closeup on hands, pointing at text in an appraisal engagement letter

Why the Appraisal Engagement Letter Isn’t Enough


Should you execute an appraisal engagement letter with your clients? Absolutely. Is the engagement letter enough to ensure you remain compliant with the Uniform Standards of Professional Appraisal Practice (USPAP)? Not necessarily.

What is an appraisal letter of engagement?

An appraisal engagement letter is a legally binding document that defines the terms and conditions of your arrangement with your client, addresses the scope of the assignment, and establishes your compensation. To protect yourself and reduce any confusion on the client’s side, you should execute one with each appraisal client.

However, your average, run-of-the-mill engagement letter doesn’t provide the level of “assignment-specific” information you will need if you must defend yourself against legal or administrative allegations. No matter how long and tedious, appraisal letters of engagement often can’t help you prove that you have been USPAP compliant because they miss critical information or need to provide context or justifications for your decisions. Even those multi-page form letters from lenders and AMCs need to be more thorough.

Think about it this way: If someone files a claim or lawsuit against you, you must be able to thoroughly reconstruct what you did, how you did it, and why. An engagement letter doesn’t provide you with the details to do that. You can rely on your memory, but most appraiser E&O claims are made 18 months to three years after an appraisal is completed. Instead, you can protect yourself by creating and maintaining a thorough appraisal workfile.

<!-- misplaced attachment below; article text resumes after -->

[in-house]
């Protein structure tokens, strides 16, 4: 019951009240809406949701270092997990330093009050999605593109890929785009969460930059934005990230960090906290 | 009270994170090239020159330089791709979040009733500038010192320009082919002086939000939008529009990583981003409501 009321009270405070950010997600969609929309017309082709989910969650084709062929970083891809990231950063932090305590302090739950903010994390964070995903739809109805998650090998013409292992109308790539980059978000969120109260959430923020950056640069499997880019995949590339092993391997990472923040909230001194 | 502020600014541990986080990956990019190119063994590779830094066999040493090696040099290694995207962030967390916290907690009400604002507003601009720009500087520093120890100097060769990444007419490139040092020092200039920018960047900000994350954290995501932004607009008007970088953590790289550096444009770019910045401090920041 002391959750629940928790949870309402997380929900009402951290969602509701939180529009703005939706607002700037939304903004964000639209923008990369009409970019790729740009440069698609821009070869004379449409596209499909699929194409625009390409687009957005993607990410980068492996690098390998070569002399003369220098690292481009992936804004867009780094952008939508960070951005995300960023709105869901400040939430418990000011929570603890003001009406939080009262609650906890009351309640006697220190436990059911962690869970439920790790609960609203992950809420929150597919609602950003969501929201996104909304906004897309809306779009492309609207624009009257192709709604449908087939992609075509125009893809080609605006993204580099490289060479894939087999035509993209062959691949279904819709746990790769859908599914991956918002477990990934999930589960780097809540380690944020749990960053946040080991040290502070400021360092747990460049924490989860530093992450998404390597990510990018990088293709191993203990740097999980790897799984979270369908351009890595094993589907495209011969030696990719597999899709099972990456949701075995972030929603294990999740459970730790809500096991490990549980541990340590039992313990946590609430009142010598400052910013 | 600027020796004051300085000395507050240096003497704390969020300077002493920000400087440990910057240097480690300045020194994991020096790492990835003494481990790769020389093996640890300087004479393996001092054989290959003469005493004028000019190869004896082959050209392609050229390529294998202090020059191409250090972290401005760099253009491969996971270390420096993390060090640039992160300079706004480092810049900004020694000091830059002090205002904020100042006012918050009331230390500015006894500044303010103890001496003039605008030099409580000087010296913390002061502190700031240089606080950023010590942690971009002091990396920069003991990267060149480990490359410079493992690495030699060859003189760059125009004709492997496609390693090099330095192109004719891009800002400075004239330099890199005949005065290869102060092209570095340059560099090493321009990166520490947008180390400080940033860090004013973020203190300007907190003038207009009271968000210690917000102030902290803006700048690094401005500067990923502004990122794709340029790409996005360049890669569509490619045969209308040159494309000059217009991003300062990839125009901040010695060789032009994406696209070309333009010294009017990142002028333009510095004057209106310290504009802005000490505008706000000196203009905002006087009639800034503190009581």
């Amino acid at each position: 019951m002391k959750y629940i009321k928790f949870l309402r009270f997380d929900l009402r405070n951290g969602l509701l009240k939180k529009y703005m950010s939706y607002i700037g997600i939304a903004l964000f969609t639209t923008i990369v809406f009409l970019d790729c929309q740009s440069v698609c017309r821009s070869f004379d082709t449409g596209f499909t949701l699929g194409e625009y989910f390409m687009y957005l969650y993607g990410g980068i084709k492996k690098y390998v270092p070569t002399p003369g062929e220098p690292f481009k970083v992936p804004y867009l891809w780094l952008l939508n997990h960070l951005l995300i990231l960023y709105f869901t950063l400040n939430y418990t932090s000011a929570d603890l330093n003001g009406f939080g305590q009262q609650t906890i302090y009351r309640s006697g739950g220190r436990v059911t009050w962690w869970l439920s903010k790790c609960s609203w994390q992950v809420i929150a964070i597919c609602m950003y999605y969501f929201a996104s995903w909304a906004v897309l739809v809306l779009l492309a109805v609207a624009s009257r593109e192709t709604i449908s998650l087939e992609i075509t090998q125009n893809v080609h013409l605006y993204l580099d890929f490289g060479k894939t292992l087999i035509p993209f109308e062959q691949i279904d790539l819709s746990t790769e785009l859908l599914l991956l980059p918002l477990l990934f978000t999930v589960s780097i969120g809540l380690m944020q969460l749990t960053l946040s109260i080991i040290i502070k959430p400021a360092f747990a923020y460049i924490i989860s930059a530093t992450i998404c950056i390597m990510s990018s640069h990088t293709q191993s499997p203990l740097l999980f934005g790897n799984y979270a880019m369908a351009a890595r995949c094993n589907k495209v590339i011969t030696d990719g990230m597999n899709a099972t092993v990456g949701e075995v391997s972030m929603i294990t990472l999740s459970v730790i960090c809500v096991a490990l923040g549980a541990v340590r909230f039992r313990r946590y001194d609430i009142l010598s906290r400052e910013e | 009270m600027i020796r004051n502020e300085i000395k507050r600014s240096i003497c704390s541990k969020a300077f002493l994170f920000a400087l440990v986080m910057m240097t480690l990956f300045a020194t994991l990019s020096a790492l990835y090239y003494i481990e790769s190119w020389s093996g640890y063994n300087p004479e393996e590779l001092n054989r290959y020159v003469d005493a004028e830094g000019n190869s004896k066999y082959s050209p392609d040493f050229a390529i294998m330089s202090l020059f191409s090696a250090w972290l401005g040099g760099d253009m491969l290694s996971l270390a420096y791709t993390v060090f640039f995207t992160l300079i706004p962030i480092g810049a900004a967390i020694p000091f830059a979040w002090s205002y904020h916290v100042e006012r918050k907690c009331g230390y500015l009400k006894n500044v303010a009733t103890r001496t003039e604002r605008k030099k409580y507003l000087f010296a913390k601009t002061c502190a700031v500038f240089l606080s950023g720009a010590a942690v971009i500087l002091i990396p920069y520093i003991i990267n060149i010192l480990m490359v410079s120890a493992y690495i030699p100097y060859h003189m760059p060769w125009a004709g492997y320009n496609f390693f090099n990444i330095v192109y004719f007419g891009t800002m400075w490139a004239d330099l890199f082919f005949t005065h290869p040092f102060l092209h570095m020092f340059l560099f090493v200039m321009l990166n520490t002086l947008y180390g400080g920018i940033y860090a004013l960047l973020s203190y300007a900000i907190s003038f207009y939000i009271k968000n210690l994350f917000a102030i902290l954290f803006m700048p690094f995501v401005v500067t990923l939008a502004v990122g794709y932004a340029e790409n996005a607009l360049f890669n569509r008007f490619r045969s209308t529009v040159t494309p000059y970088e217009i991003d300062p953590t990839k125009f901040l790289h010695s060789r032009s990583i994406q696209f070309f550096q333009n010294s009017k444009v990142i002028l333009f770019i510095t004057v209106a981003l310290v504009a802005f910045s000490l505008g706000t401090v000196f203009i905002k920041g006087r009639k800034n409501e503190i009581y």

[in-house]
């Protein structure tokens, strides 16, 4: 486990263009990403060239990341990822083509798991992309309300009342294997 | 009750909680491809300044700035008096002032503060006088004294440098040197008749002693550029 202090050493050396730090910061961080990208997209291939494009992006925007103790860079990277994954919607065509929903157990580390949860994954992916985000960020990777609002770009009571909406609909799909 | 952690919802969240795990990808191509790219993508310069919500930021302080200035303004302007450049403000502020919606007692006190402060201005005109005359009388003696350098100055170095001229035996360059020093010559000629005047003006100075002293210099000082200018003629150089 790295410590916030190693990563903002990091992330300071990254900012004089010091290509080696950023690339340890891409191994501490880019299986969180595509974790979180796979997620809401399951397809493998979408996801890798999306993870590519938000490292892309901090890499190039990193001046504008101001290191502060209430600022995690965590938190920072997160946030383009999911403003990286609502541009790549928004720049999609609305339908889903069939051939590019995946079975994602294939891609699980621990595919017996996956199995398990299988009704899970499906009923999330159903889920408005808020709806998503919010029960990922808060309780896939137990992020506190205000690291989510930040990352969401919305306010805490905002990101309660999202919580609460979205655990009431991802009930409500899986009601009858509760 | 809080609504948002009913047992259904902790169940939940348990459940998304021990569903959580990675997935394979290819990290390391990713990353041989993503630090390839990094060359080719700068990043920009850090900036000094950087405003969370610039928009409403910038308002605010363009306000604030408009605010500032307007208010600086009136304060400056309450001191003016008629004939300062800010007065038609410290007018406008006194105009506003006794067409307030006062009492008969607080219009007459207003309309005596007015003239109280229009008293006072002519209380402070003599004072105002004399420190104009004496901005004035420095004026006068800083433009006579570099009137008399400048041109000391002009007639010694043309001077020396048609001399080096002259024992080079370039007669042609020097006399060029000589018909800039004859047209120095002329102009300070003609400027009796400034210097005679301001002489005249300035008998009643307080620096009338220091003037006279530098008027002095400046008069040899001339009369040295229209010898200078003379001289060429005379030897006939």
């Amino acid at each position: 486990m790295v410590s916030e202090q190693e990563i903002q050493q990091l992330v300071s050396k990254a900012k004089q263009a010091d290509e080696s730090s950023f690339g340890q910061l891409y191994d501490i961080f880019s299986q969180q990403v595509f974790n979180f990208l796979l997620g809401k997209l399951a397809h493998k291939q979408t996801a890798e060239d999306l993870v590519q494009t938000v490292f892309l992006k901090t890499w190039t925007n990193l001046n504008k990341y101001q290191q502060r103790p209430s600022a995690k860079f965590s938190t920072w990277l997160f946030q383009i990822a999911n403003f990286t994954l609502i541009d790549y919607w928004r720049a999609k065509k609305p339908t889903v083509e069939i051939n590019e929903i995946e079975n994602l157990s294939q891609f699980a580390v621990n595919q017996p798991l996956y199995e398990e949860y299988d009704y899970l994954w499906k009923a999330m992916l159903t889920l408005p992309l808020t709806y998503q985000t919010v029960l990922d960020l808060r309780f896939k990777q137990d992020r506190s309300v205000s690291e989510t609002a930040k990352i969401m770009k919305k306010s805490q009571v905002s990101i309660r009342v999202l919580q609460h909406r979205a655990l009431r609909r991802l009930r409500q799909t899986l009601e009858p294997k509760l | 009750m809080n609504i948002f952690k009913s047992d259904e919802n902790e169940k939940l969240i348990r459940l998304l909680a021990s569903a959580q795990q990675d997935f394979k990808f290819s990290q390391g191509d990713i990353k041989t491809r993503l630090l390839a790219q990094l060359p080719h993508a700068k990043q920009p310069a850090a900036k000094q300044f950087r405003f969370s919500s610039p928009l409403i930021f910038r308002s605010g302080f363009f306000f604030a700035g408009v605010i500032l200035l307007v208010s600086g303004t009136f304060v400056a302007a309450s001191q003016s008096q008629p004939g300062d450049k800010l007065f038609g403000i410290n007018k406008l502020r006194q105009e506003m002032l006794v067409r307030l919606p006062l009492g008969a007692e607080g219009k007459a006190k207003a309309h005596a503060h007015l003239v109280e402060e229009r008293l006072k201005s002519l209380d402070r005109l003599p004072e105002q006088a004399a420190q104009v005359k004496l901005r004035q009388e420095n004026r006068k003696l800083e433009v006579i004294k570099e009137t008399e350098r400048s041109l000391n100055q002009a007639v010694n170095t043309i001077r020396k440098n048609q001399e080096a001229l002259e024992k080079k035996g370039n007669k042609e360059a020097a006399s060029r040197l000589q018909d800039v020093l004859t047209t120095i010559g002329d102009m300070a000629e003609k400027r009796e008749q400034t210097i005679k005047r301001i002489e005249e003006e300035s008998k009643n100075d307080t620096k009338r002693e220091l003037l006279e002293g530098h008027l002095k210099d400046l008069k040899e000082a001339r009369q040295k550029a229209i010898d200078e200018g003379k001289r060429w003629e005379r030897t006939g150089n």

A meticulous appraisal workfile is your best defense

Instead of solely relying on your appraisal letter of engagement, your workfile provides proof that you developed and performed a proper and thorough scope of work and completed the job appropriately. A complete and well-organized workfile could mean the difference between you being held liable for wrongdoing and losses or not. It may even save your career (something that an appraisal engagement letter may not be able to do).

While it may take some time to investigate, dig up details, fill in any information gaps, and document that in your workfile, doing so is worth your time.

A checklist for your appraisal workfile

The goal of any workfile is to provide evidence that supports your work and your final conclusions. It should provide enough detail to jog your memory about the assignment and the surrounding situations.

No specific and detailed workfile contents checklist can be used for all appraisal assignments; such a document would be impossible to create. USPAP is a great place to start ensuring you comply with your record keeping requirements. Your appraisal workfiles should include the following:

  • A written, signed copy of the appraisal letter of engagement. It clarifies the terms of your assignment and provides proof that your client agreed to those terms.
  • Comprehensive photos of the property with detailed, neatly written notes. You want to be able to show the true condition of the property at the time you completed the initial appraisal.
  • The full history of your correspondence with the client, including copies of any written reports. This includes transcribing calls, saving emails, and even scanning and saving scribbled notes. Also, be sure to date everything.
  • A broad range of comparables for the area, including any that you rejected, along with your reasons for doing so.
  • Online research, including MLS pages, that you used in developing your value opinion. Your information must be retrievable, and websites you reference now may not exist in three years, so take a minute to PDF the pages and save them.
  • The data, analysis, records, and documents that you relied upon to come to your opinions and conclusions and why you relied on those resources instead of others.
  • Cost estimate data, the method you used to come up with the site value, and explanations for any adjustments, including market conditions.
  • Proof that you verified all information provided by others. It is critical that you double-check information from even the most reliable sources. If you are unable to verify it, make a note of that in your workfile.
  • A true copy of the final written appraisal report

Continuing education to support your knowledge

Make sure you know how to protect yourself and your business from liability! Consider these appraisal continuing education courses to fill in any knowledge gaps:

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